Chapters driven by plots or puzzles can make for particularly good reads. What happened to scholastic learning while seventeenth-century big shots such as Locke and Leibniz took centre stage? (chap. 11) Jacob Schmutz describes how the medieval heritage was transformed and distributed as a result of colonization and missionary activity. Portuguese logic treatises got translated into Mandarin Chinese, and scholasticism permeated the roots of philosophical traditions from Transylvania to Peru. Could, in medieval minds, virtue ethics be combined with natural law? (chap. 28) Yes, it could, argues Terence Irwin, when the precepts of natural law are thought of as helping to identify virtuous actions. Was there such a thing as medieval aesthetics? (chap. 31) Andreas Speer suggests not. Speer aims to undermine the dominant assumption (largely due to Erwin Panofsky) that the objects that medievals spoke of as ‘art’ or as ‘beautiful’ can somehow be meaningfully bundled as objects of aesthetic appreciation.

Here I can only touch on pieces of the banquet of material that this handbook provides. Suffice it to say that if you were not already losing sleep over puzzles such as whether there can be intellectual cognition of particulars, or whether supposition is distinct from signification, these texts can help you get worried. Those who really got hooked may use the bibliographies following each chapter to trace up sources for further study.

While applauding the activism and high standards of this handbook, I do have some concerns about certain aspects of its approach. For there remains something uncomfortable about what is communicated with the overall result – which directly gets us at the broader discussion about how to ‘do’ medieval philosophy. I suggest this has to do with how the project of mainstreaming medieval philosophy is carried out within the scope of a handbook. I will present three points.

First, the inclusiveness of the handbook is restricted. Greek, Arabic, Jewish and Latin traditions cannot count as the main traditions of medieval philosophy, if ‘medieval’ is understood to designate a time frame – roughly, from the third to the seventeenth century. Within that timeframe, there’s a wealth of material in, say, Indian and Chinese philosophy that we are excluding by focusing on just these four. Is this set of four different, because their traditions are systematically intertwined (6)? There are crucial links between Arabic and Indian philosophy too. We end up with the current selection, because we are concerned with what is systematically intertwined with one specific tradition; our starting point is still Latin.

There is another restriction to the inclusiveness. Much of the wealth in fresh authors and works within the four traditions welcomed at the outset evaporates when we reach the ‘Issues’ part of the book. In that part, we by and large fall back on a few big names (Aquinas, Duns Scotus, Ockham, Buridan) in a narrow time span (1250–1350) of only one of the four streams (the Latin one). Flagging this, the editor suggests: ‘This relative narrowness is no accident, but an accurate reflection of the state of the art among the medieval specialists who have the strongest links with contemporary philosophy’ (4). I wonder whether that is right. For what does it mean to have a connection with contemporary philosophy anyway? If it means writing about medieval philosophy in a way that is not too technical, such that the ideas, puzzles and arguments become accessible to a contemporary audience, then I see no reason to regard the pool of specialists as terribly restricted. However, I suspect that ‘having a link with contemporary philosophy’ means something different here. It rather means: writing on topics that are already popular among philosophers whose sources do not predate the twenty-first century.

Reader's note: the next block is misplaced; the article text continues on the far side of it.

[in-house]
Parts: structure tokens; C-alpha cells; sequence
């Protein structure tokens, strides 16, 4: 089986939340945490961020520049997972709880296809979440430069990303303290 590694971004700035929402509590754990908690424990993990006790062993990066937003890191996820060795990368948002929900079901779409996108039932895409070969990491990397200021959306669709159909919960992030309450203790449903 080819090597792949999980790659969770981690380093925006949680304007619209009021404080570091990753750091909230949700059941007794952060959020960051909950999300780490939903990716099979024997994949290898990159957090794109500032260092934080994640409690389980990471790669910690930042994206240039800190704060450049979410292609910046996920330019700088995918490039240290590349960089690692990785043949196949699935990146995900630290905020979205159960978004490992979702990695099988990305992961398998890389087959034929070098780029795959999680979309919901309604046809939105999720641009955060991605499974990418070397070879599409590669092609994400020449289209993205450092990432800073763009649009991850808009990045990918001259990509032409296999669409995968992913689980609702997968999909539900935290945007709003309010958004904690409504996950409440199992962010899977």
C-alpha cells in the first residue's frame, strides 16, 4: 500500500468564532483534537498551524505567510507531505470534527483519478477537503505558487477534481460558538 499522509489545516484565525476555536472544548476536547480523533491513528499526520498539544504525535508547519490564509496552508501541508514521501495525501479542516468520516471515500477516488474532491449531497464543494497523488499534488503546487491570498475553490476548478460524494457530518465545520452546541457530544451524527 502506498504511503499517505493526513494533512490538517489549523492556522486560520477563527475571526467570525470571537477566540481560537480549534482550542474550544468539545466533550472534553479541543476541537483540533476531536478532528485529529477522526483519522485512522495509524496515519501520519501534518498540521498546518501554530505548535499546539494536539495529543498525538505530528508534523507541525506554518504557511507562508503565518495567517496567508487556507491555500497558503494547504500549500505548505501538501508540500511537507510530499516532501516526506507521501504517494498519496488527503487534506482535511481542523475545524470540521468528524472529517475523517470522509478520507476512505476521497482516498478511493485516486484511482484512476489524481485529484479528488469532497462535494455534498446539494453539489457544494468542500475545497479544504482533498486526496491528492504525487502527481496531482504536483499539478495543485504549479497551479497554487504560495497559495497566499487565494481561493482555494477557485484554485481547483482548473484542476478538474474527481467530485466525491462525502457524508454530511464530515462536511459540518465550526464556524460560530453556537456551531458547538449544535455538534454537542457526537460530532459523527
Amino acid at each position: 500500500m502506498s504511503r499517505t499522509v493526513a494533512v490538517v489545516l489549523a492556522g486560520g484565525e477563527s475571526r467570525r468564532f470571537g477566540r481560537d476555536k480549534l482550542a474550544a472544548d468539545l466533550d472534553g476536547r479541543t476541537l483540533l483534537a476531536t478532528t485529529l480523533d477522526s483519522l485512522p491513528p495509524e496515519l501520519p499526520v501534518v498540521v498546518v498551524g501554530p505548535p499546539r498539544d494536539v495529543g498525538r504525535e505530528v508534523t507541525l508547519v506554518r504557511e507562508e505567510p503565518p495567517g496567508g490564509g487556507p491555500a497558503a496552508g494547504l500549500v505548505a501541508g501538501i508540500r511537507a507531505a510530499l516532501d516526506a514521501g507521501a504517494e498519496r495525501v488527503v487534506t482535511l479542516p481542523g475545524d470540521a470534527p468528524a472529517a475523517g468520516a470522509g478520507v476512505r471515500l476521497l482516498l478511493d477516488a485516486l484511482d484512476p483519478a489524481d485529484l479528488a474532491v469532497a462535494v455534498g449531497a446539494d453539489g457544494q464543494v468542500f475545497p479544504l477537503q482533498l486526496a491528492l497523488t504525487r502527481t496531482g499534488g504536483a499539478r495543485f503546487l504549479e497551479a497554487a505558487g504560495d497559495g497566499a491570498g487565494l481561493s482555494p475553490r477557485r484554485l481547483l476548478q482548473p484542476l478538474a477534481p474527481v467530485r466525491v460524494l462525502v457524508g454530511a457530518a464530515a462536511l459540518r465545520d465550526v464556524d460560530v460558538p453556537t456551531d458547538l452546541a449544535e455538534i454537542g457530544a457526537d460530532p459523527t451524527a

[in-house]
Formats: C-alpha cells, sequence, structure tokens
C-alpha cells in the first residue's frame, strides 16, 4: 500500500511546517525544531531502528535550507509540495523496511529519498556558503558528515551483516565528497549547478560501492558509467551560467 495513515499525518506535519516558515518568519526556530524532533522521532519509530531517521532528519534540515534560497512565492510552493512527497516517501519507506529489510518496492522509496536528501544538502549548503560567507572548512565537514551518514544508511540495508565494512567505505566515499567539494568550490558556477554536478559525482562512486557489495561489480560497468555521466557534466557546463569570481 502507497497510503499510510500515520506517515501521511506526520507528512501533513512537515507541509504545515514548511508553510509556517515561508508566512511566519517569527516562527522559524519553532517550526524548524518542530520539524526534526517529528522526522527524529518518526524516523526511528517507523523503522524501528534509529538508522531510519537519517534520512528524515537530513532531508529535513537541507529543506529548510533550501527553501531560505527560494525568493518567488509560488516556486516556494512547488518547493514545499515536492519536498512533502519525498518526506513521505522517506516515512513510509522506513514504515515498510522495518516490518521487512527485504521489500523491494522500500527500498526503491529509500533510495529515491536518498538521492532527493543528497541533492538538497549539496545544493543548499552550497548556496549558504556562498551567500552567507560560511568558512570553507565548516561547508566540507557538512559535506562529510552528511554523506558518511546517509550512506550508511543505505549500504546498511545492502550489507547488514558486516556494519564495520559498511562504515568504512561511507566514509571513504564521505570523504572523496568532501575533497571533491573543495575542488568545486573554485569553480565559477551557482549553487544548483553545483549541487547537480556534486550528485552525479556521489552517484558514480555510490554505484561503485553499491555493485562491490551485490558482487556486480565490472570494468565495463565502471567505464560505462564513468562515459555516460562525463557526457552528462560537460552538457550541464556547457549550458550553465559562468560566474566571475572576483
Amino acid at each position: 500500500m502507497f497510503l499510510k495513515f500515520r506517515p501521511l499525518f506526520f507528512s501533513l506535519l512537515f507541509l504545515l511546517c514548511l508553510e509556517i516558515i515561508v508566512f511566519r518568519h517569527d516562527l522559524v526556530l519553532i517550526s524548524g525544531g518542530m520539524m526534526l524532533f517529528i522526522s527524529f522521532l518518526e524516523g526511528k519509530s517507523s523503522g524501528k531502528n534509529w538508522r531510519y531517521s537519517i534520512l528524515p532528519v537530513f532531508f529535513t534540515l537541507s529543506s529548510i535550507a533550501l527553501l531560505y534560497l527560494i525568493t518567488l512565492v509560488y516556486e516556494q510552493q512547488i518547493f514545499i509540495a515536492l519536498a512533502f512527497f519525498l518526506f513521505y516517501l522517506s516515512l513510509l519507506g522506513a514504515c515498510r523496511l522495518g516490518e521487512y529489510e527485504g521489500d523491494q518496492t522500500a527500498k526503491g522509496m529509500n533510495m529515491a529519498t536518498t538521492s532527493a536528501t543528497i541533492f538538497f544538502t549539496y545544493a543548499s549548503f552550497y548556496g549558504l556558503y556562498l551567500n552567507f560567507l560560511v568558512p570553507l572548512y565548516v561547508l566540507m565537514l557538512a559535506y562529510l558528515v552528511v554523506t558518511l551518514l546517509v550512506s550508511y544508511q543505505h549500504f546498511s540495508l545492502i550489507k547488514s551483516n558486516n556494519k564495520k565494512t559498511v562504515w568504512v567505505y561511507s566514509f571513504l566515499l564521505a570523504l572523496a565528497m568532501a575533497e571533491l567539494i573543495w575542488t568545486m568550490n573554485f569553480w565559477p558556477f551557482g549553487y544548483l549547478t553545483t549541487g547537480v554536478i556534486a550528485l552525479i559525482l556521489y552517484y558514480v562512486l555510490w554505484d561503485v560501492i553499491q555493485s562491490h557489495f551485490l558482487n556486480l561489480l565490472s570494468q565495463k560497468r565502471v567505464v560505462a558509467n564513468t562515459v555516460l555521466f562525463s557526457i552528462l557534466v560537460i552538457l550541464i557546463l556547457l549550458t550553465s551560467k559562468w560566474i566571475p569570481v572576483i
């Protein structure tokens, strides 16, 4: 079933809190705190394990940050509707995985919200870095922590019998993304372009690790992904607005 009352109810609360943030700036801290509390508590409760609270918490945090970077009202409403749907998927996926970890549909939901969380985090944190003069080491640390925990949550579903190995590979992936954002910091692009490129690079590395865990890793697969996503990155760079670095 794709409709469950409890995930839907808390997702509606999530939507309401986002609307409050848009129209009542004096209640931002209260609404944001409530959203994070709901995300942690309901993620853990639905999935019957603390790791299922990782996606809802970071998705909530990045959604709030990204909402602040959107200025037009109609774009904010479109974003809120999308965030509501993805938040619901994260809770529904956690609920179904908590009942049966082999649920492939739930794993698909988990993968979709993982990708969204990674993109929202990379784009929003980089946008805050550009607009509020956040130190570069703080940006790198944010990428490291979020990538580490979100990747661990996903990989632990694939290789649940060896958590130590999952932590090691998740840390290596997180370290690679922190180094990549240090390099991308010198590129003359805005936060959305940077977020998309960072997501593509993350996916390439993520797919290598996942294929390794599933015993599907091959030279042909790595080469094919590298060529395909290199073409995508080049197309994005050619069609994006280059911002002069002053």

My two further points concern precisely this selection of topics. The table of contents immediately reveals it: there is much logic, there is much metaphysics. In part this is to be expected, because logic and metaphysics were popular areas of specialization among medieval authors. Still, even if they preferred to start out with these areas, it is not the case that they did not write about other subjects too. It signals a slightly skewed distribution of resources when only one of twenty-two focus chapters is dedicated to political philosophy (chap. 30, on rights) and topics in natural philosophy (other than psychology) are wholly absent. As a reader, I would have found it helpful and refreshing if this selection had been broadened.

Finally, what about the decision to zoom in on philosophical issues that are currently trending? I certainly see how this strategy can be conducive to mainstreaming medieval philosophy, which is one of the two distinctive pillars of this book. Knowing the medieval contributions on a subject matter can deepen and strengthen running discussions. For anyone writing on essence and existence nowadays, it would be madness to ignore Avicenna’s insights on this subject. At the same time, I wonder whether this strategy may also backfire. Say we do put medieval discussions of modality, states of affairs, or intention in the spotlight, because these topics are hot today. What we will find are answers to standing questions that either are the same as or differ, even radically, from our own. It leaves less room for the medieval authors genuinely to surprise us and to shake up our presuppositions about what the relevant philosophical questions and puzzles might be. What does it communicate? That we should take notice of their ideas, methods and arguments, but not too much?

I raise these points not as a final verdict, but rather very much in dialogue with the wider project that The Oxford Handbook of Medieval Philosophy sets out. They come from someone who firmly underwrites the aims of that project, and who admires how that project results in an inviting, scholarly guide to the philosophical labour of several centuries back. That the handbook sparks off such a conversation should be counted as one of its many merits. It is a conversation that may suitably be carried further in future programmatic studies.